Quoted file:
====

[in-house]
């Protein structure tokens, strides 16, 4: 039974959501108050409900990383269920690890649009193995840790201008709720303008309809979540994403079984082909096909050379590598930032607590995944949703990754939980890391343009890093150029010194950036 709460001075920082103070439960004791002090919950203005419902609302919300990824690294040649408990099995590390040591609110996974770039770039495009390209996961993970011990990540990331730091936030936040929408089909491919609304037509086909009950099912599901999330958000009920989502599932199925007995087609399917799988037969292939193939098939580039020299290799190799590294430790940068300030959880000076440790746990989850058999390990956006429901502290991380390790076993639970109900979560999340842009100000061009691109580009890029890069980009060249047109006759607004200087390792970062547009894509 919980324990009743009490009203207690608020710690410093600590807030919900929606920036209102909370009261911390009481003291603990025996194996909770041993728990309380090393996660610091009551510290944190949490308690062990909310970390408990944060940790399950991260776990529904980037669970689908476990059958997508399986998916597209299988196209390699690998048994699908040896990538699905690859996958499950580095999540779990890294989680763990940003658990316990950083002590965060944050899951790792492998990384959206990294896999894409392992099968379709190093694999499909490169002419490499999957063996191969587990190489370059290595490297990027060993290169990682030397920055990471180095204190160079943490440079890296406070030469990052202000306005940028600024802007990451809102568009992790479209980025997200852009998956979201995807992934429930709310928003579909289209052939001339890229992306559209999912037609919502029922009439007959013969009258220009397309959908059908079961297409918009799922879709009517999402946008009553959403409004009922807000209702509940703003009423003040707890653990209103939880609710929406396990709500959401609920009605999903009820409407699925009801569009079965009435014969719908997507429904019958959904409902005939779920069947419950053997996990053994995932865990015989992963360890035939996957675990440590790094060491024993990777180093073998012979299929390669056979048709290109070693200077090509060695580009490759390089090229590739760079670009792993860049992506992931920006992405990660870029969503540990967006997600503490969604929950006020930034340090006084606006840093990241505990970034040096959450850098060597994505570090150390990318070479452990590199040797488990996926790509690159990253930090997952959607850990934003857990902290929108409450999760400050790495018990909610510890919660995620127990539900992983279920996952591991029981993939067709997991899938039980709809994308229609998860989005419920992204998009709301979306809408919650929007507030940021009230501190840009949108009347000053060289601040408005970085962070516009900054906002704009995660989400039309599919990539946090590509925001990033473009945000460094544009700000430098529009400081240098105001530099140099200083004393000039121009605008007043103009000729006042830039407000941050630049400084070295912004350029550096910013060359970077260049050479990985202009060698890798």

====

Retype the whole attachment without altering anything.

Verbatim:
[in-house]
């Protein structure tokens, strides 16, 4: 039974959501108050409900990383269920690890649009193995840790201008709720303008309809979540994403079984082909096909050379590598930032607590995944949703990754939980890391343009890093150029010194950036 709460001075920082103070439960004791002090919950203005419902609302919300990824690294040649408990099995590390040591609110996974770039770039495009390209996961993970011990990540990331730091936030936040929408089909491919609304037509086909009950099912599901999330958000009920989502599932199925007995087609399917799988037969292939193939098939580039020299290799190799590294430790940068300030959880000076440790746990989850058999390990956006429901502290991380390790076993639970109900979560999340842009100000061009691109580009890029890069980009060249047109006759607004200087390792970062547009894509 919980324990009743009490009203207690608020710690410093600590807030919900929606920036209102909370009261911390009481003291603990025996194996909770041993728990309380090393996660610091009551510290944190949490308690062990909310970390408990944060940790399950991260776990529904980037669970689908476990059958997508399986998916597209299988196209390699690998048994699908040896990538699905690859996958499950580095999540779990890294989680763990940003658990316990950083002590965060944050899951790792492998990384959206990294896999894409392992099968379709190093694999499909490169002419490499999957063996191969587990190489370059290595490297990027060993290169990682030397920055990471180095204190160079943490440079890296406070030469990052202000306005940028600024802007990451809102568009992790479209980025997200852009998956979201995807992934429930709310928003579909289209052939001339890229992306559209999912037609919502029922009439007959013969009258220009397309959908059908079961297409918009799922879709009517999402946008009553959403409004009922807000209702509940703003009423003040707890653990209103939880609710929406396990709500959401609920009605999903009820409407699925009801569009079965009435014969719908997507429904019958959904409902005939779920069947419950053997996990053994995932865990015989992963360890035939996957675990440590790094060491024993990777180093073998012979299929390669056979048709290109070693200077090509060695580009490759390089090229590739760079670009792993860049992506992931920006992405990660870029969503540990967006997600503490969604929950006020930034340090006084606006840093990241505990970034040096959450850098060597994505570090150390990318070479452990590199040797488990996926790509690159990253930090997952959607850990934003857990902290929108409450999760400050790495018990909610510890919660995620127990539900992983279920996952591991029981993939067709997991899938039980709809994308229609998860989005419920992204998009709301979306809408919650929007507030940021009230501190840009949108009347000053060289601040408005970085962070516009900054906002704009995660989400039309599919990539946090590509925001990033473009945000460094544009700000430098529009400081240098105001530099140099200083004393000039121009605008007043103009000729006042830039407000941050630049400084070295912004350029550096910013060359970077260049050479990985202009060698890798």